Survey: Economists Back More U.S. Oil And Gas Exports

Whether to allow more exports of U.S. oil and natural gas has become a matter of political debate in Washington. But to economists, the answer is clear: The nation would benefit.

NEW YORK (AP) -- Whether to allow more exports of U.S. oil and natural gas has become a matter of political debate in Washington. But to economists, the answer is clear: The nation would benefit.

The vast majority of economists surveyed this month by The Associated Press say lifting restrictions on exports of oil and natural gas would help the economy even if it meant higher fuel prices for consumers.

More exports would encourage investment in oil and gas production and transport, create jobs, make oil and gas supplies more stable and reduce the U.S. trade deficit, they say.

As domestic energy production has boomed, drilling companies have pushed to be allowed to sell crude oil and natural gas overseas, where they can command higher prices. Such exports are restricted by decades-old energy security regulations.

Those opposed to opening trade say exports could make it more expensive for Americans to heat their homes and fill up their cars.

But even economists who think exports might increase fuel prices for U.S. consumers β€” an open question β€” say the overall benefit to the economy would outweigh any possible harm. It would be better to allow the exports and use tax breaks or other methods to help those struggling with higher prices, they say.

"The economy in general is better off if we can sell something to someone and bring money into the economy," said Jerry Webman, chief economist at Oppenheimer Funds. "I'd rather deal with any side effects directly than limit our ability to do business with the world."

The AP survey collected the views of private, corporate and academic economists on a range of issues. Of the 30 economists who participated, nearly 90 percent responded that more exports of oil and gas would help the U.S. economy.

Oil and gas export restrictions went largely unchallenged for decades because consumption in the U.S. β€” by far the world's biggest consumer of oil and gas β€” was rising while production was falling. Imports were increasing, and few thought the U.S. would ever be in a position to export oil or gas.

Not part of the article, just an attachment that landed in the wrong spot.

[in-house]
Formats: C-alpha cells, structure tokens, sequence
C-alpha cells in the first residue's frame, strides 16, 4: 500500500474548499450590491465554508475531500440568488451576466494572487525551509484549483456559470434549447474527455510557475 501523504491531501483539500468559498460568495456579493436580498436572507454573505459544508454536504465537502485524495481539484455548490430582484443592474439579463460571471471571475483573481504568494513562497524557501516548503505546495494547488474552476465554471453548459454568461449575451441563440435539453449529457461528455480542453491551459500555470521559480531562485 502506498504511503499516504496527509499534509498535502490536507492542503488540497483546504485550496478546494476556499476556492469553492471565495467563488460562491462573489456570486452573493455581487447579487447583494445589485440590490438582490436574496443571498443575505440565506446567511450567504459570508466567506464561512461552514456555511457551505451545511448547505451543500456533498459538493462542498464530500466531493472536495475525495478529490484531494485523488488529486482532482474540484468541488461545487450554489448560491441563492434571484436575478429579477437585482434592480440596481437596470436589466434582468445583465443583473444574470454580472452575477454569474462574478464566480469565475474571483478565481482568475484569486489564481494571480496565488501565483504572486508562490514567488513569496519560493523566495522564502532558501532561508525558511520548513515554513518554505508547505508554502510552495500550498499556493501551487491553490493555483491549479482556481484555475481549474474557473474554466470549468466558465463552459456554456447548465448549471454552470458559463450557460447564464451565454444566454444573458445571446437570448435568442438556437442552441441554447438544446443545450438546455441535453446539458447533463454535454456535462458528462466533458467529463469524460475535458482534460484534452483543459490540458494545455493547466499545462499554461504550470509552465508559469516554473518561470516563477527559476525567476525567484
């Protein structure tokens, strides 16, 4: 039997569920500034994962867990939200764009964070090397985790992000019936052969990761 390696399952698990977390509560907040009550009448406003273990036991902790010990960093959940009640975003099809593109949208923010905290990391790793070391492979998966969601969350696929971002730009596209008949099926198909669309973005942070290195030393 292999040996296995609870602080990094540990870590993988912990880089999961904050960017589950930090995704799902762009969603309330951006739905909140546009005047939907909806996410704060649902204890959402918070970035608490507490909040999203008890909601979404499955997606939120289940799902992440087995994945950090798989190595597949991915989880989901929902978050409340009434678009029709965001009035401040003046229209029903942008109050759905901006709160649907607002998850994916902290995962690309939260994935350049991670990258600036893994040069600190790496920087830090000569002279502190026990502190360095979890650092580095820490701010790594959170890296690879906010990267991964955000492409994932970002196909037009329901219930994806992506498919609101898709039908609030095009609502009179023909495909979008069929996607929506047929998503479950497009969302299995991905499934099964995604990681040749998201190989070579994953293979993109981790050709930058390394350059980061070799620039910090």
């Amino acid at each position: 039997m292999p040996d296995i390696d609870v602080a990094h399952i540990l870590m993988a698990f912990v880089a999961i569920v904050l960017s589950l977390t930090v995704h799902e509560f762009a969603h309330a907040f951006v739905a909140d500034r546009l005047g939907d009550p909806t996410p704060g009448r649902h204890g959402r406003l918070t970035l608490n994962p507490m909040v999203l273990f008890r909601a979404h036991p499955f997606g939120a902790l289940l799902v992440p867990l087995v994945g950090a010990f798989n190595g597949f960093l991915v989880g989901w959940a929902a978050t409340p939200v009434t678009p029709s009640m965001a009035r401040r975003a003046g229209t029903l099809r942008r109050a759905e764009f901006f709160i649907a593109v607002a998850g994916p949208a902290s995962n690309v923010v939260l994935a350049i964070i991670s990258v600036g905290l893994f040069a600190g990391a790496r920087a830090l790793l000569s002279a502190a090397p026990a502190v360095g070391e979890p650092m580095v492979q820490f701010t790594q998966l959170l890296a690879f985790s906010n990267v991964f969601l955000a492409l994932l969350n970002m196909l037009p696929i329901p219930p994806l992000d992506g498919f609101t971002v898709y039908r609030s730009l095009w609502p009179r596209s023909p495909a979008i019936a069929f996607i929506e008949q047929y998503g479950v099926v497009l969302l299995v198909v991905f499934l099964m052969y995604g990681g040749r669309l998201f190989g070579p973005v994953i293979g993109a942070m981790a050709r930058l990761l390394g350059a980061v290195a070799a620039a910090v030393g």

But new techniques have allowed drillers to tap oil and gas in formations once thought out of reach, and U.S. production has soared.

The U.S. still consumes far more crude oil than it produces. But oil companies are producing a light sweet crude that foreign refineries covet and that many U.S. refineries are not equipped to handle. The companies and some politicians have called for lifting oil export restrictions. Proponents concede, though, that that's unlikely in an election year.

Seven terminals have received Energy Department approval to export natural gas and are at various stages of planning, permitting, finance and construction of the facilities needed to cool the gas into a liquid for transport. Thirty additional facilities are awaiting approval.

Low natural gas prices in the U.S. have helped reduce heating and electricity prices for residents and given U.S. manufacturers a cost advantage over their competitors in Europe and Asia.

That's one reason Robert Johnson, director of economic analysis at Morningstar, doesn't embrace the idea of unfettered natural gas exports.

"We've already got a few industries building on the concept that we're going to have a long-term energy advantage here, and I'd hate to interrupt those plans," Johnson said.

He also argues that higher energy prices would disproportionally hurt those with lower incomes, who spend a relatively large portion of their paychecks on energy. That leaves them with less cash for other things, which, in turn, hampers consumer spending β€” by far the biggest portion of the U.S. economy.

But it is far from clear that exports would raise fuel prices or eliminate the country's competitive advantage. Natural gas is so expensive to liquefy and ship overseas that the delivered cost of U.S. gas will always be far cheaper in the U.S., where it can travel by pipeline, than it would be in Europe or Asia.

Exports are even less likely to affect prices of fuels made from oil, such as gasoline and diesel. U.S. crude oil prices have been about 10 percent cheaper than global oil prices in recent years. But consumers don't enjoy most of that benefit because exports of gasoline and diesel are not restricted.

Refiners have been able to buy cheaper oil in the U.S., which has helped lower their input costs. But they can then sell their fuels anywhere in the world, which allows them to fetch global prices, whether they sell to buyers in Boston or Bogota.

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